Rosemary and George have been married for fifty years. Now their time is running out. They have decided to set out on their last journey together, without ever leaving the bench at the bottom of their garden in Whitby. All they need is someone who shares their love of books.
Suddenly it’s clear to Loveday that she and her team can do something useful in a crisis. They can recommend books to help with the situations their customers find themselves in: fear, boredom, loneliness, the desire for laughter and escape.
And so it begins.
On to the book I was sent for review by Gallic Books….
ORPHEUS BUILDS A GIRL by HEATHER PARRY
publication date – October 2022
Based on a true story, Orpheus Builds a Girl is a novel of sisterly love, sinister obsession, and the battle for control of the story. A dark, chilling debut novel from award-winning writer Heather Parry.
German doctor Wilhelm Von Tore shares with the reader the story of his one true ove; a love written in the stars, decades in the making, a love so strong it transcended death itself. When Wilhelm emigrates to America he carries with him a vision of a dark-haired beauty, presented to him in his dreams by his beloved late Grandmother. In Key West, Florida, a beautiful young woman is taken to him in the grip of illness, and he recognises her immediately as his promised bride. Despite his efforts, the sickness takes hold and his beloved slips away from him. But Wilhelm will not be kept from his destiny, not even by death. Using research compiled over decades, he sets about attempting to restore his love to her body, so that they might be together forever.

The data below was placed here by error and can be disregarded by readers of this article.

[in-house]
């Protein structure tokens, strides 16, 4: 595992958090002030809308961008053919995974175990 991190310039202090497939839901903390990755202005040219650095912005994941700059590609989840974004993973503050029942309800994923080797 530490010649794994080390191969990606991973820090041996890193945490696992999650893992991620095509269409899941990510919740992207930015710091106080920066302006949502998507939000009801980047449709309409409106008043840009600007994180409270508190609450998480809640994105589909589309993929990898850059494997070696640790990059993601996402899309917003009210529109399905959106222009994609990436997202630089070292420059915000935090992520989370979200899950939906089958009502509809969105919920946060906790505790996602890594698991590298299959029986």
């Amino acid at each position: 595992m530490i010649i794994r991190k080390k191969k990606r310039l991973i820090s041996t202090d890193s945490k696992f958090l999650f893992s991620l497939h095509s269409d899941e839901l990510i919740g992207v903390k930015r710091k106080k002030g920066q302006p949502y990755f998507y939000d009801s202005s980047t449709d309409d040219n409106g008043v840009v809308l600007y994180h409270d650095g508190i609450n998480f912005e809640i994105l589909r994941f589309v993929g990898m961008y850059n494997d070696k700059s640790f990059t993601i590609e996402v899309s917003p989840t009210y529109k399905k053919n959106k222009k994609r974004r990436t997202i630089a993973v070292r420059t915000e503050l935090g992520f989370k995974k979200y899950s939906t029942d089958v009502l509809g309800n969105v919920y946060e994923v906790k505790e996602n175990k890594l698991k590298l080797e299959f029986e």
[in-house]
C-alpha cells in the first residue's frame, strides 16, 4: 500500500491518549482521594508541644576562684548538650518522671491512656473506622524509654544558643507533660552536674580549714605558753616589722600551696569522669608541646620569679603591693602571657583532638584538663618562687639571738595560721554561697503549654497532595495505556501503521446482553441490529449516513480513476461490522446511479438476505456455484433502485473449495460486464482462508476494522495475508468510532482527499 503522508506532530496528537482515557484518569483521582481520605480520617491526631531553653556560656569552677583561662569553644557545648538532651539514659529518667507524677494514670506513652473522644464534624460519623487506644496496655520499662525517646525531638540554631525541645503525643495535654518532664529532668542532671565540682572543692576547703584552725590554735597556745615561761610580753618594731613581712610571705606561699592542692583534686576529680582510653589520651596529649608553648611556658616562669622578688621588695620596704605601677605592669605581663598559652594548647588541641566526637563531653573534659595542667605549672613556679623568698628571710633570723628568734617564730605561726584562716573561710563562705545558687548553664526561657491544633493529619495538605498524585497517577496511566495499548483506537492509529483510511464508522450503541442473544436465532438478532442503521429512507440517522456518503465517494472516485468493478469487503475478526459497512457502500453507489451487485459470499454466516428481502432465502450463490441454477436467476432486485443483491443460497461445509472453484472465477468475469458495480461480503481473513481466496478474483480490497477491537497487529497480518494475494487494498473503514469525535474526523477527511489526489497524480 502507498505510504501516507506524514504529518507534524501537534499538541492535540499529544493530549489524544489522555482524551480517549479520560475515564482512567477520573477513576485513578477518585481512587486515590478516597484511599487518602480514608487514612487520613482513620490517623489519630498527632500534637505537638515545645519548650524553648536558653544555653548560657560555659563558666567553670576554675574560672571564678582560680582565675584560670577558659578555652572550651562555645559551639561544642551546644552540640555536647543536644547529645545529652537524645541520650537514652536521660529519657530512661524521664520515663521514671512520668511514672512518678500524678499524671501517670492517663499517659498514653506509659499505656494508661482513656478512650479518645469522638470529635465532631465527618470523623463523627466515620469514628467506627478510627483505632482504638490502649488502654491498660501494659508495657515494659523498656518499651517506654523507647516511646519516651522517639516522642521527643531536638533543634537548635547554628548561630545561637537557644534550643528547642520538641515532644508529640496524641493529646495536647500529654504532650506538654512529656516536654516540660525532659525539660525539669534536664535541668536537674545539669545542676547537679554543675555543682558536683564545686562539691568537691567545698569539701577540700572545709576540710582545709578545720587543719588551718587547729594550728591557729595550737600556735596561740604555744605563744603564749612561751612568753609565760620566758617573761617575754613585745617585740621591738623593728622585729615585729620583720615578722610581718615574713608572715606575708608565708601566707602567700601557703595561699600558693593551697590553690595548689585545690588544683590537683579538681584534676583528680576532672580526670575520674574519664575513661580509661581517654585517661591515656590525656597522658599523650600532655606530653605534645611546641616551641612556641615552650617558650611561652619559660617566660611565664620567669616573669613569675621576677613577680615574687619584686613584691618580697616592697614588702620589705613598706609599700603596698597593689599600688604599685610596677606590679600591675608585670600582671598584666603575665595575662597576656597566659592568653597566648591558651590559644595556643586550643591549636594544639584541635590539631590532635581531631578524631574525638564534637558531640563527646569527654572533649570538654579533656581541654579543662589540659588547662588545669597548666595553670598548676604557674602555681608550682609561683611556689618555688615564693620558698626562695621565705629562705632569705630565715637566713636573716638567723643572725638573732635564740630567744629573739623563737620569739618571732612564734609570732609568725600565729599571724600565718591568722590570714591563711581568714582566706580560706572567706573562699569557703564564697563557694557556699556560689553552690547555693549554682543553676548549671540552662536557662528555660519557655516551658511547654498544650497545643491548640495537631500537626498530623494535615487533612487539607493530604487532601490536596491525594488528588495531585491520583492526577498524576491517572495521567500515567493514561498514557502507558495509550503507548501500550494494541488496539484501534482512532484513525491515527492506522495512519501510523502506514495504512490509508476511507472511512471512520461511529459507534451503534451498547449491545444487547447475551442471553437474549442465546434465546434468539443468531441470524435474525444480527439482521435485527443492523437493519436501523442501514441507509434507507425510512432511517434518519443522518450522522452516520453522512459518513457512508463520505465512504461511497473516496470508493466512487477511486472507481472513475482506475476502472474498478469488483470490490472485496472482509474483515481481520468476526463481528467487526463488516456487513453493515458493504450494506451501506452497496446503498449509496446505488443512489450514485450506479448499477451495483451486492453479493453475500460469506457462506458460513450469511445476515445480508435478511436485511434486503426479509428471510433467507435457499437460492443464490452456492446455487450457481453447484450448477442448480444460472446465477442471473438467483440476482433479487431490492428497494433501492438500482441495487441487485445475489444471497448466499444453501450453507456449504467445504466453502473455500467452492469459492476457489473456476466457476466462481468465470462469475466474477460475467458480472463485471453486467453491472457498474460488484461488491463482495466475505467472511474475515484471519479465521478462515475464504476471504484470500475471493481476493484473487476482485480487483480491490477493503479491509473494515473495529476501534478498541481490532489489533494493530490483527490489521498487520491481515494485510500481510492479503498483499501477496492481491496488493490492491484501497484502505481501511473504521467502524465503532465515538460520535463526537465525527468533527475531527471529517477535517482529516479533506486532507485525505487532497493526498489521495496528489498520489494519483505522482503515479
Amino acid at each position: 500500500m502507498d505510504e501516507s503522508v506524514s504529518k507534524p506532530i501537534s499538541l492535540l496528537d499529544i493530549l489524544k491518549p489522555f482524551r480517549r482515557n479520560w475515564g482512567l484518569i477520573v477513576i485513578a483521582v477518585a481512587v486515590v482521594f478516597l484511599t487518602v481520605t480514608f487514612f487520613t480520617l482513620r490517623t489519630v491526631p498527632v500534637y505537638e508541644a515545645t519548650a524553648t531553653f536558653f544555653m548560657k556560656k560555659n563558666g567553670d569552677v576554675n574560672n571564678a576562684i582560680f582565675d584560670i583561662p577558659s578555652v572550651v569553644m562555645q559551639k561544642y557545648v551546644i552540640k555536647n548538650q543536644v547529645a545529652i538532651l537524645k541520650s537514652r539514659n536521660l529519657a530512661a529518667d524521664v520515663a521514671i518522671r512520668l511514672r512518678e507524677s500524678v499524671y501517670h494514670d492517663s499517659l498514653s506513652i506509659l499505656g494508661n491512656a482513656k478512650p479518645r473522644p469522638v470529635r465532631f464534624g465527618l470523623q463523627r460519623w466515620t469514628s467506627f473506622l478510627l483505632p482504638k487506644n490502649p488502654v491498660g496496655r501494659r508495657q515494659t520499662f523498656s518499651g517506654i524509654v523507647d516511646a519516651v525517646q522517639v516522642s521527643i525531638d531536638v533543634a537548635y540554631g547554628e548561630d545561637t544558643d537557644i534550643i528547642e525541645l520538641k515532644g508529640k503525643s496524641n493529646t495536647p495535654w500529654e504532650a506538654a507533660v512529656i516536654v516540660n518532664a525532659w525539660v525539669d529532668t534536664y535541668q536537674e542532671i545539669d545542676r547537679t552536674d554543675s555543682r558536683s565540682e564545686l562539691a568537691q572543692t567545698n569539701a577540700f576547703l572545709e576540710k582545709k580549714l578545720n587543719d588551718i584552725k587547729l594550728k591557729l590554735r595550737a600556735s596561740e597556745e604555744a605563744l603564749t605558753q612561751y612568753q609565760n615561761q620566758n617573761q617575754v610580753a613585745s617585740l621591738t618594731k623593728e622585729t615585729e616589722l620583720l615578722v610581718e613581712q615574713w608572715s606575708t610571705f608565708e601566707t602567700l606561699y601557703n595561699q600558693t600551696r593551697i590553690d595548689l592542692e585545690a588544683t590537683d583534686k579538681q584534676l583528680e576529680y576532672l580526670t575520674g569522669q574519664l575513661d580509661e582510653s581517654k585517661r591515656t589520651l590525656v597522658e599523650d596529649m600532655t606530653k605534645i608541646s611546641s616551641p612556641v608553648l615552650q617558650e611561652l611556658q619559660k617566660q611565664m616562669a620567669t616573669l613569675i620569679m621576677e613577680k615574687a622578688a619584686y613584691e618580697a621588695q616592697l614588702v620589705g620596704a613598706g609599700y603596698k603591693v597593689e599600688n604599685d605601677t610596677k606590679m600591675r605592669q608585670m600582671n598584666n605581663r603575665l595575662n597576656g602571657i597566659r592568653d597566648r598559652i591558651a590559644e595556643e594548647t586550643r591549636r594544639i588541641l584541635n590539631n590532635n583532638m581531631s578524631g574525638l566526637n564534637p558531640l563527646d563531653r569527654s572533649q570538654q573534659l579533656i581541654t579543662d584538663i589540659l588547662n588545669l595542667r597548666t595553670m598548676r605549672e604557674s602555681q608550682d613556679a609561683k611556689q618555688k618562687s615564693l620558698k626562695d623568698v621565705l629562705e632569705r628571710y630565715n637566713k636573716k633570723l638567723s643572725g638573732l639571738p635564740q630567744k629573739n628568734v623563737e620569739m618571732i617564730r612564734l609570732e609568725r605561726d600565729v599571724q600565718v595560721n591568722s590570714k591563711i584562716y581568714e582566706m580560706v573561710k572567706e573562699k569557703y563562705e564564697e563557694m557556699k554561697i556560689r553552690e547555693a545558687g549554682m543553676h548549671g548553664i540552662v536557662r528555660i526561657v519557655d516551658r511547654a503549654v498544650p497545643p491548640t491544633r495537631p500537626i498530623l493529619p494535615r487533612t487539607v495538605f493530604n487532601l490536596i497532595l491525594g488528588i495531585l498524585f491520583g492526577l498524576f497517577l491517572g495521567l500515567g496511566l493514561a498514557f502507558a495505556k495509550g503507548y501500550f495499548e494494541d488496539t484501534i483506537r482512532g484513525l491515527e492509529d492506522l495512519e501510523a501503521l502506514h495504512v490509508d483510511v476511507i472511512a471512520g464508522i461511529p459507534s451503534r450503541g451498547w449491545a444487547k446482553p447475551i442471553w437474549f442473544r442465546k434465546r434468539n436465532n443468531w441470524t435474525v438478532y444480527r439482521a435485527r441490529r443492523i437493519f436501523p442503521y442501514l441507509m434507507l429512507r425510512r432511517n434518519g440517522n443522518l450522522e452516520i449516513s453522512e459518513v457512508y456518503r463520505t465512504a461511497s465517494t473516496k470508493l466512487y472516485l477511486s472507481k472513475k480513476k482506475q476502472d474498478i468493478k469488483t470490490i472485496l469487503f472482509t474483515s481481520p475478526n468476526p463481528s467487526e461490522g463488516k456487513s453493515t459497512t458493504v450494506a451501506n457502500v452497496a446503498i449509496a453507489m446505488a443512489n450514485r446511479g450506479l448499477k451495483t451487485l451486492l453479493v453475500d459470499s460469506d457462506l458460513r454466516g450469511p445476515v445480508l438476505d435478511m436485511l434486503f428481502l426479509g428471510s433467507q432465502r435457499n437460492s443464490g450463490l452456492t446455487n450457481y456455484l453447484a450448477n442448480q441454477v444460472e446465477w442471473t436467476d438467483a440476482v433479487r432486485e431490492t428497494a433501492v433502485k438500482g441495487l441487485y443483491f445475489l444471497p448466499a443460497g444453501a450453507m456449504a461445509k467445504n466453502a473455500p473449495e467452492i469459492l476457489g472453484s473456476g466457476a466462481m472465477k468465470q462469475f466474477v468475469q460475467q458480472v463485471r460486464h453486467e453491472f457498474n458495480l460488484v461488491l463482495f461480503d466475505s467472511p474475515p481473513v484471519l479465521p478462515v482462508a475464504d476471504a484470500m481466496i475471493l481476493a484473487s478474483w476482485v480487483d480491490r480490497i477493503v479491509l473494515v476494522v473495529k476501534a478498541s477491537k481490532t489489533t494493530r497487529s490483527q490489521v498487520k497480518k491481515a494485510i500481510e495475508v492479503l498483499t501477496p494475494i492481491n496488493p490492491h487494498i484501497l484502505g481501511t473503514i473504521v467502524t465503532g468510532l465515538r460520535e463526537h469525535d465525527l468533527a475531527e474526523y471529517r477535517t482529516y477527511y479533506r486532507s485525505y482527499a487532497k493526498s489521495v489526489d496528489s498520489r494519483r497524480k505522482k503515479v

But there’s another voice in this story: Gabriela, and she will not let this version of events go unchallenged. From between the cracks in Wilhelm’s story Gabriela recounts her own memory of her sister Luciana, a fiery and difficult young woman, and the madman who robbed her from her grave.
And then it was time to treat myself… obviously!
FAIRY TALE by STEPHEN KING
Legendary storyteller Stephen King goes into the deepest well of his imagination in this spellbinding novel about a seventeen-year-old boy who inherits the keys to a parallel world where good and evil are at war, and the stakes could not be higher—for their world or ours.
Charlie Reade looks like a regular high school kid, great at baseball and football, a decent student. But he carries a heavy load. His mom was killed in a hit-and-run accident when he was ten, and grief drove his dad to drink. Charlie learned how to take care of himself—and his dad. Then, when Charlie is seventeen, he meets a dog named Radar and his ageing master, Howard Bowditch, a recluse in a big house at the top of a big hill, with a locked shed in the backyard. Sometimes strange sounds emerge from it.
Charlie starts doing jobs for Mr. Bowditch and loses his heart to Radar. Then, when Bowditch dies, he leaves Charlie a cassette tape telling a story no one would believe. What Bowditch knows, and has kept secret all his long life, is that inside the shed is a portal to another world.